As a student at Singley Academy, Natalia Martinez Avalos was very involved and always had big aspirations for her future. From theater and Destination Imagination to the debate and swim teams, Avalos made it a priority to do as much as she could to further her education.

“My AVID teachers, Ms. [Kaitlin] Sharp and Ms. [Joanne] Grayson, were very helpful throughout my college application process,” she says. 

Avalos even got accepted into a few of her top choice schools but was unable to attend due to financial reasons. 

Like many families across the country, Avalos’s family felt the hit of the pandemic. Her mother was forced to withdraw from her retirement to provide for their family. This new “income” appeared on Avalos’ Free Application for Federal Student Aid (FAFSA), which left her only qualifying for the Dallas County Promise Scholarship.

“It would have been a struggle to try and pay tuition out of pocket, so I’m very thankful for the Dallas County Promise Scholarship,” says Avalos. “Another bonus is that the scholarship goes toward your tuition and books for class.”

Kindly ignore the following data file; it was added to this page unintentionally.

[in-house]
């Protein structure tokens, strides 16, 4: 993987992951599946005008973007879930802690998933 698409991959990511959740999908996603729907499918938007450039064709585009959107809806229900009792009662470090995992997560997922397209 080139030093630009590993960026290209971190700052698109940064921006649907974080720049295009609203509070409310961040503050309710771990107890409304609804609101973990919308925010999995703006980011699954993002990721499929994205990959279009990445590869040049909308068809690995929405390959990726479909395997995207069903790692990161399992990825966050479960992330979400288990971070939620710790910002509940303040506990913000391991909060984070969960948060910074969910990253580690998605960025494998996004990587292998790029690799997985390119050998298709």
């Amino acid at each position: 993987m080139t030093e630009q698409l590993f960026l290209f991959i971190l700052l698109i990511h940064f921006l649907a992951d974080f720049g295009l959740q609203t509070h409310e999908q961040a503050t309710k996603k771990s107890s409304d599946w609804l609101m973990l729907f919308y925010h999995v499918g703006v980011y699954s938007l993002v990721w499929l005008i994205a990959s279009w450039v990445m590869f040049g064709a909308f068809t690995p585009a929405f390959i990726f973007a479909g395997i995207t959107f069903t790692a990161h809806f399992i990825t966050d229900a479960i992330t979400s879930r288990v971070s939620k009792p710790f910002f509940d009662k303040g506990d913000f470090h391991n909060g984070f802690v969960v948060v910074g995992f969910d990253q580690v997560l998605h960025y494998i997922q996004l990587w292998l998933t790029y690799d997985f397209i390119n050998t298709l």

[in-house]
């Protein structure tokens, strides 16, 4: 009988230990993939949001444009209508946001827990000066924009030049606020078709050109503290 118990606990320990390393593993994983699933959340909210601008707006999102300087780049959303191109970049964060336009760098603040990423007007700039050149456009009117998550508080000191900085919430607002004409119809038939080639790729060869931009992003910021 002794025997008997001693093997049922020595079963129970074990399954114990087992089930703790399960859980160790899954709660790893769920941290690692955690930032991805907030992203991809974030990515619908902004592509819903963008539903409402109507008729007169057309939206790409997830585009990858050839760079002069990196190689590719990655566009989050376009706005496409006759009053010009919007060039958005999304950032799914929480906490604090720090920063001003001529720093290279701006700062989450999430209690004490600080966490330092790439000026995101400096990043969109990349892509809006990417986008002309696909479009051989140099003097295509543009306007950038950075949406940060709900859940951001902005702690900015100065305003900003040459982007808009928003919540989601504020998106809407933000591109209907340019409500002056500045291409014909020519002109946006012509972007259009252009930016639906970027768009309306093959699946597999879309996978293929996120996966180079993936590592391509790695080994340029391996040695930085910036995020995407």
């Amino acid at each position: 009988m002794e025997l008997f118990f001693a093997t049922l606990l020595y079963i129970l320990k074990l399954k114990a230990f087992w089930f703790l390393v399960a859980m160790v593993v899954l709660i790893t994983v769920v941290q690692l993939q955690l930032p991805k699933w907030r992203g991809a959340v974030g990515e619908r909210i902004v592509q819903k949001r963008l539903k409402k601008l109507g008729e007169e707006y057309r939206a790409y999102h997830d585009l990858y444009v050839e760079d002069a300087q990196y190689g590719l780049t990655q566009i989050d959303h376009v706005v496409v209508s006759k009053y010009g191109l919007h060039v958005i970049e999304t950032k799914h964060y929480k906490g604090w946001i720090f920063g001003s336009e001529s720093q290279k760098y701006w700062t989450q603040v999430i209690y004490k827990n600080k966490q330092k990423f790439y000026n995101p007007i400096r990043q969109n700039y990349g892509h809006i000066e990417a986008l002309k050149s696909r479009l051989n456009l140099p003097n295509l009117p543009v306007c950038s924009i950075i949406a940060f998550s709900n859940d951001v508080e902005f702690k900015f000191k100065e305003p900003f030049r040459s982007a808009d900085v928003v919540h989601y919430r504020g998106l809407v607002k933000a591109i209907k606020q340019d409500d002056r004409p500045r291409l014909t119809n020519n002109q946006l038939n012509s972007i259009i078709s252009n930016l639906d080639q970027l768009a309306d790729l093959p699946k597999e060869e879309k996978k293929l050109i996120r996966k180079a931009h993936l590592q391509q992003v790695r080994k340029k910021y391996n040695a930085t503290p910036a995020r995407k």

Avalos has just entered her freshman year at Dallas College, where she’s working toward earning her Associate of Science. She’s excited about the new journey she’s on and has continued to remain involved in the community. Avalos currently serves as an AVID tutor for Irving ISD, swim instructor for the city of Irving and is a member of the student political campaign committee for a Texas gubernatorial candidate. 

When asked what advice she’d give to seniors about applying for the Dallas County Promise Scholarship, she says, “Do it. Being a graduate of Irving ISD automatically qualifies you for the scholarship, so apply.” 

After earning her associates degree, Avalos plans to continue her education at Texas A&M Commerce University or Southern Methodist University and major in paralegal studies or public policy. 

If you or someone you know is interested in learning more about the Dallas County Promise Scholarship, visit